Remarks as prepared for delivery
Thank you, Neera [Tanden], for that kind introduction. It’s a pleasure to be here with you today, and a privilege to join so many passionate citizens, committed public servants and dedicated advocates as we mark the one-year anniversary of the president’s groundbreaking My Brother’s Keeper initiative. There is no place I would rather be in my closing days as Attorney General than with all of you. Or, at least, these should be my closing days. Given the Senate’s delays in scheduling Loretta Lynch’s nomination for a vote, it’s almost as if the Republicans in Congress have discovered a new fondness for me. Where was all this affection the last six years?
But seriously, it’s fitting that one of my final events as Attorney General will be about My Brother’s Keeper because it speaks to issues that have been at the forefront of my work and at the center of my thoughts throughout my professional career.
During my time as a judge on the Superior Court in Washington, D.C., I saw how people who were convicted of crimes too often had been previously trapped in a cycle of poverty, familial instability, juvenile criminality and adult incarceration. I observed how this cycle could weaken communities, tear already weak family structures apart and ultimately destroy individual lives. And day after day, I watched lines of young people—most often young men of color—stream through my courtroom. I began to recognize their faces, and to recall their too-common and recurring stories, because too many of the people I sentenced served their time, were released from prison, and sooner or later returned to the same behavior that had led them to my courtroom in the first place.
Many of these individuals were not fundamentally different from me, or from the people I grew up with in East Elmhurst, in Queens, New York City—friends, classmates, neighbors and peers—some of whom didn’t catch the same breaks, made mistakes or poor choices, and got involved in the criminal justice system with no real ability to reclaim their lives or recast their futures. So when I returned to the Department of Justice, I insisted on doing my part to make our criminal justice system more efficient, more effective and more fair—as U.S. Attorney for the District of Columbia, as Deputy Attorney General and, for the last six years, as Attorney General of the United States.
During my tenure in the Obama Administration, particularly through the Smart on Crime initiative, we have worked to reform our criminal justice system at every level. Our primary responsibility—which we have never lost sight of—is public safety and individual accountability. But we have reduced our reliance on draconian mandatory minimum sentencing, increased our use of rehabilitation programs like drug courts and veterans courts, and expanded assistance for formerly incarcerated individuals as they re-enter society.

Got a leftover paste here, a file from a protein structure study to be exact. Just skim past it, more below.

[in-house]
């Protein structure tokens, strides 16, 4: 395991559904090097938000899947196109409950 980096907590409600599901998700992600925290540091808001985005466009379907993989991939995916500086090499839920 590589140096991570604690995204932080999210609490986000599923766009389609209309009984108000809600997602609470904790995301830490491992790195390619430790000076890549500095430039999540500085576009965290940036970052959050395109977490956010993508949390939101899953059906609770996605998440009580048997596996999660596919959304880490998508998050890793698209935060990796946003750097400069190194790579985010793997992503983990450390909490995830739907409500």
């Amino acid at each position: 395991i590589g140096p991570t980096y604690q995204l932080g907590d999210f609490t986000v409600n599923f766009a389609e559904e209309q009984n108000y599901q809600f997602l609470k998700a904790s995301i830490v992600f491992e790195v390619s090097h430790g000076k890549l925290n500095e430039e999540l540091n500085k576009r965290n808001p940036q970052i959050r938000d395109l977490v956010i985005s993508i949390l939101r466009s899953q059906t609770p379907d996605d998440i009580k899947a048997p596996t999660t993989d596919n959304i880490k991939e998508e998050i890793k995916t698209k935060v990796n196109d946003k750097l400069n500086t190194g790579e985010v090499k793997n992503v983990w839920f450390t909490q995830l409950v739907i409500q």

These are important improvements, and all available results demonstrate that our approach has been extremely effective. But in addition to modifying the way we charge, sentence and release men and women who are involved in crimes, we also have a vital role to play in preventing people from coming into contact with the criminal justice system in the first place. That means ending the school-to-prison pipeline that sends too many children on a well-worn path from the schoolhouse to the jailhouse. It means employing a developmentally-informed approach to prevent violence against children and to alleviate the devastating harm that comes from abuse. And it means addressing persistent opportunity gaps faced by boys and young men of color through initiatives like My Brother’s Keeper and ensuring that all our young people can reach their full potential.
The fundamental idea behind this initiative is that every child in America should have the opportunity to grow, to succeed, and to contribute to their community and their country. Because it is clear that, despite our best efforts, some children still face significant opportunity gaps that put them at a disadvantage—that make them less likely to graduate from high school; less likely to get a well-paying job; and less likely to join the middle class. It makes them more likely to slip below the poverty line, or to stay there; more likely to suffer violence and abuse; and more likely to become involved in the criminal justice system.
The My Brother’s Keeper initiative is designed to support the progress of these individuals—with mentorships, with support networks and with public-private partnerships that help our young people develop the skills they need to find a good job, to go to college, to raise a family and to succeed. Most importantly, on a fundamental level, My Brother’s Keeper sends a message that these young people matter to us. They matter to their country. They matter to their president. And they matter to me—an Attorney General who is so much like them. We as a nation will never give up on them—and we must refuse to let them give up on themselves.
Over the last year, we have made significant progress. We have joined with cities and towns, businesses, and foundations that are taking steps to connect young people to the resources they need to get a good education, to improve their lives and to work their way into the middle class. We have launched the My Brother’s Keeper Community Challenge—an important call for communities to implement long-term strategies for improving the life outcomes of all young people. And we have established the National Initiative for Building Community Trust and Justice—a nationwide program designed to enhance procedural justice, reduce implicit bias and support racial reconciliation.